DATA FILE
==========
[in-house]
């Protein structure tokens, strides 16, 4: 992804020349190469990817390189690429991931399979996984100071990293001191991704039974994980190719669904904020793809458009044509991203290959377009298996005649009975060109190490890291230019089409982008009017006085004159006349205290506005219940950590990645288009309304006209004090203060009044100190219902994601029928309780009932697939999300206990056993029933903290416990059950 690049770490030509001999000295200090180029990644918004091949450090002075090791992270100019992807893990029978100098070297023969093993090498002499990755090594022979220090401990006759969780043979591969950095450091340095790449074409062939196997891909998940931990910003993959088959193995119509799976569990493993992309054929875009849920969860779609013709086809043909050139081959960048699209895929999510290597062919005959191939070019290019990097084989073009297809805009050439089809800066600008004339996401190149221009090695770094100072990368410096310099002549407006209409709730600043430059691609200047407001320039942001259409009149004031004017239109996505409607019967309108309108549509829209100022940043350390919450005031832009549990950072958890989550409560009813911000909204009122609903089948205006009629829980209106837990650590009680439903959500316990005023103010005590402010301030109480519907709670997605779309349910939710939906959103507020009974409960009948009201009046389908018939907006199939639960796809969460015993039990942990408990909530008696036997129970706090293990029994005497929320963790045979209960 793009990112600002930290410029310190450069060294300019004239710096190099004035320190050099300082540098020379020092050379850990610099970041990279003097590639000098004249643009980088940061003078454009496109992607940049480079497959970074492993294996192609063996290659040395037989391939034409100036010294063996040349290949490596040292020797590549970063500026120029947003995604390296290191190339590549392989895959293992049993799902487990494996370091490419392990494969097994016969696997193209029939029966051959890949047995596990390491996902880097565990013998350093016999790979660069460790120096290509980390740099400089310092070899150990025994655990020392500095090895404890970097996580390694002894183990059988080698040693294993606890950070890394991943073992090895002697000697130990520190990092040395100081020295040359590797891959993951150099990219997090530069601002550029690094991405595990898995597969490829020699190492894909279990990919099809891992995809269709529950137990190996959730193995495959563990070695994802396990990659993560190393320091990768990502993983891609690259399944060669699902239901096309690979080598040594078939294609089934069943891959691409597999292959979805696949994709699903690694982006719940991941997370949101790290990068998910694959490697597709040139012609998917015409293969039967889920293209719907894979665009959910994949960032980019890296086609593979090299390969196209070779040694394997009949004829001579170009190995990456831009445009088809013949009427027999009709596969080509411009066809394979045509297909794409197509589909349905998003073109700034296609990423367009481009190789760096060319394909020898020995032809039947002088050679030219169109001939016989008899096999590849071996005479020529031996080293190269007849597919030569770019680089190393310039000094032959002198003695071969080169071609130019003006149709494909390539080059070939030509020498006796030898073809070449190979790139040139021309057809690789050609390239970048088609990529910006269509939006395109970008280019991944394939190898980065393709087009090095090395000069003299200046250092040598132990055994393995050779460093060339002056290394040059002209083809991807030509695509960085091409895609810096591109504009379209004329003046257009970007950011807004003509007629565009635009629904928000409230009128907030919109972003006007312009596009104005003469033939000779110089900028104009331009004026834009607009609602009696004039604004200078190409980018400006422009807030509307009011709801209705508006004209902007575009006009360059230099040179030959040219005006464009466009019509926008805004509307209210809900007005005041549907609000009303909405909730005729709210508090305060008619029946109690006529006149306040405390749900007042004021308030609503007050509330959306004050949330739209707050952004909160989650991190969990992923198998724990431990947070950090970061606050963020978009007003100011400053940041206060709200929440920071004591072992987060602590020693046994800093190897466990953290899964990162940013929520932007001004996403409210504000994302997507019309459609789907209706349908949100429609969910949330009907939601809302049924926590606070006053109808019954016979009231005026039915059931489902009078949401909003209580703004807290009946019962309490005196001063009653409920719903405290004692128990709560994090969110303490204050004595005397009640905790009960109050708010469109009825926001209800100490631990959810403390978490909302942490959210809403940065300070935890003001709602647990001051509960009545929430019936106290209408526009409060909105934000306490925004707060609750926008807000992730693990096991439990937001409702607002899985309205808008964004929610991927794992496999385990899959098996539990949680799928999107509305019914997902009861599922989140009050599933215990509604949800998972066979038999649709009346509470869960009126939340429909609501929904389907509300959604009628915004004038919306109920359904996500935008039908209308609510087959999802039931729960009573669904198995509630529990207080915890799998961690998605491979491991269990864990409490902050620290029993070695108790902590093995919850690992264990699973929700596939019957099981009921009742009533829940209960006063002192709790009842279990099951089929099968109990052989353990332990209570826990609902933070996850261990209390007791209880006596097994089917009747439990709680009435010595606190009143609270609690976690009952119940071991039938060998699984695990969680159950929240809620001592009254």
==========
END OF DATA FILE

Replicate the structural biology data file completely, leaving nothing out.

[in-house]
């Protein structure tokens, strides 16, 4: 992804020349190469990817390189690429991931399979996984100071990293001191991704039974994980190719669904904020793809458009044509991203290959377009298996005649009975060109190490890291230019089409982008009017006085004159006349205290506005219940950590990645288009309304006209004090203060009044100190219902994601029928309780009932697939999300206990056993029933903290416990059950 690049770490030509001999000295200090180029990644918004091949450090002075090791992270100019992807893990029978100098070297023969093993090498002499990755090594022979220090401990006759969780043979591969950095450091340095790449074409062939196997891909998940931990910003993959088959193995119509799976569990493993992309054929875009849920969860779609013709086809043909050139081959960048699209895929999510290597062919005959191939070019290019990097084989073009297809805009050439089809800066600008004339996401190149221009090695770094100072990368410096310099002549407006209409709730600043430059691609200047407001320039942001259409009149004031004017239109996505409607019967309108309108549509829209100022940043350390919450005031832009549990950072958890989550409560009813911000909204009122609903089948205006009629829980209106837990650590009680439903959500316990005023103010005590402010301030109480519907709670997605779309349910939710939906959103507020009974409960009948009201009046389908018939907006199939639960796809969460015993039990942990408990909530008696036997129970706090293990029994005497929320963790045979209960 793009990112600002930290410029310190450069060294300019004239710096190099004035320190050099300082540098020379020092050379850990610099970041990279003097590639000098004249643009980088940061003078454009496109992607940049480079497959970074492993294996192609063996290659040395037989391939034409100036010294063996040349290949490596040292020797590549970063500026120029947003995604390296290191190339590549392989895959293992049993799902487990494996370091490419392990494969097994016969696997193209029939029966051959890949047995596990390491996902880097565990013998350093016999790979660069460790120096290509980390740099400089310092070899150990025994655990020392500095090895404890970097996580390694002894183990059988080698040693294993606890950070890394991943073992090895002697000697130990520190990092040395100081020295040359590797891959993951150099990219997090530069601002550029690094991405595990898995597969490829020699190492894909279990990919099809891992995809269709529950137990190996959730193995495959563990070695994802396990990659993560190393320091990768990502993983891609690259399944060669699902239901096309690979080598040594078939294609089934069943891959691409597999292959979805696949994709699903690694982006719940991941997370949101790290990068998910694959490697597709040139012609998917015409293969039967889920293209719907894979665009959910994949960032980019890296086609593979090299390969196209070779040694394997009949004829001579170009190995990456831009445009088809013949009427027999009709596969080509411009066809394979045509297909794409197509589909349905998003073109700034296609990423367009481009190789760096060319394909020898020995032809039947002088050679030219169109001939016989008899096999590849071996005479020529031996080293190269007849597919030569770019680089190393310039000094032959002198003695071969080169071609130019003006149709494909390539080059070939030509020498006796030898073809070449190979790139040139021309057809690789050609390239970048088609990529910006269509939006395109970008280019991944394939190898980065393709087009090095090395000069003299200046250092040598132990055994393995050779460093060339002056290394040059002209083809991807030509695509960085091409895609810096591109504009379209004329003046257009970007950011807004003509007629565009635009629904928000409230009128907030919109972003006007312009596009104005003469033939000779110089900028104009331009004026834009607009609602009696004039604004200078190409980018400006422009807030509307009011709801209705508006004209902007575009006009360059230099040179030959040219005006464009466009019509926008805004509307209210809900007005005041549907609000009303909405909730005729709210508090305060008619029946109690006529006149306040405390749900007042004021308030609503007050509330959306004050949330739209707050952004909160989650991190969990992923198998724990431990947070950090970061606050963020978009007003100011400053940041206060709200929440920071004591072992987060602590020693046994800093190897466990953290899964990162940013929520932007001004996403409210504000994302997507019309459609789907209706349908949100429609969910949330009907939601809302049924926590606070006053109808019954016979009231005026039915059931489902009078949401909003209580703004807290009946019962309490005196001063009653409920719903405290004692128990709560994090969110303490204050004595005397009640905790009960109050708010469109009825926001209800100490631990959810403390978490909302942490959210809403940065300070935890003001709602647990001051509960009545929430019936106290209408526009409060909105934000306490925004707060609750926008807000992730693990096991439990937001409702607002899985309205808008964004929610991927794992496999385990899959098996539990949680799928999107509305019914997902009861599922989140009050599933215990509604949800998972066979038999649709009346509470869960009126939340429909609501929904389907509300959604009628915004004038919306109920359904996500935008039908209308609510087959999802039931729960009573669904198995509630529990207080915890799998961690998605491979491991269990864990409490902050620290029993070695108790902590093995919850690992264990699973929700596939019957099981009921009742009533829940209960006063002192709790009842279990099951089929099968109990052989353990332990209570826990609902933070996850261990209390007791209880006596097994089917009747439990709680009435010595606190009143609270609690976690009952119940071991039938060998699984695990969680159950929240809620001592009254």